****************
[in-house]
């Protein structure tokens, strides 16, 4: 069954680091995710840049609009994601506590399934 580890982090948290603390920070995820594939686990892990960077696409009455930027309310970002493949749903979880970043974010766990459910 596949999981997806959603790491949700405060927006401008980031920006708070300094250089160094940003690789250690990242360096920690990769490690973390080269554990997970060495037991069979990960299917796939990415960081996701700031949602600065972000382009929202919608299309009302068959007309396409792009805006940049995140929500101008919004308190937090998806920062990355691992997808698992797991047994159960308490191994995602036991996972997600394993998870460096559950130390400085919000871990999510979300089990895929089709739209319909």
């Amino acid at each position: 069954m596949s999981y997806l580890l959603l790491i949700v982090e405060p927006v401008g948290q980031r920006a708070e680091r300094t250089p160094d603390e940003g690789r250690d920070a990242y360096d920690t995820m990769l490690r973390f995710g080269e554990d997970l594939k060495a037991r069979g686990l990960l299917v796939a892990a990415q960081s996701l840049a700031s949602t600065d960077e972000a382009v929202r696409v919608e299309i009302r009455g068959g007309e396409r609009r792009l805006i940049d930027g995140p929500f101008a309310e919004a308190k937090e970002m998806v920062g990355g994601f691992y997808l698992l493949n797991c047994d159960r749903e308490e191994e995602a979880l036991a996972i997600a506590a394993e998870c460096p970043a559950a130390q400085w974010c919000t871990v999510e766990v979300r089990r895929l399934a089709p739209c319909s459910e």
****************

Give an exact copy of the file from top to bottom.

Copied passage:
[in-house]
């Protein structure tokens, strides 16, 4: 069954680091995710840049609009994601506590399934 580890982090948290603390920070995820594939686990892990960077696409009455930027309310970002493949749903979880970043974010766990459910 596949999981997806959603790491949700405060927006401008980031920006708070300094250089160094940003690789250690990242360096920690990769490690973390080269554990997970060495037991069979990960299917796939990415960081996701700031949602600065972000382009929202919608299309009302068959007309396409792009805006940049995140929500101008919004308190937090998806920062990355691992997808698992797991047994159960308490191994995602036991996972997600394993998870460096559950130390400085919000871990999510979300089990895929089709739209319909």
């Amino acid at each position: 069954m596949s999981y997806l580890l959603l790491i949700v982090e405060p927006v401008g948290q980031r920006a708070e680091r300094t250089p160094d603390e940003g690789r250690d920070a990242y360096d920690t995820m990769l490690r973390f995710g080269e554990d997970l594939k060495a037991r069979g686990l990960l299917v796939a892990a990415q960081s996701l840049a700031s949602t600065d960077e972000a382009v929202r696409v919608e299309i009302r009455g068959g007309e396409r609009r792009l805006i940049d930027g995140p929500f101008a309310e919004a308190k937090e970002m998806v920062g990355g994601f691992y997808l698992l493949n797991c047994d159960r749903e308490e191994e995602a979880l036991a996972i997600a506590a394993e998870c460096p970043a559950a130390q400085w974010c919000t871990v999510e766990v979300r089990r895929l399934a089709p739209c319909s459910e």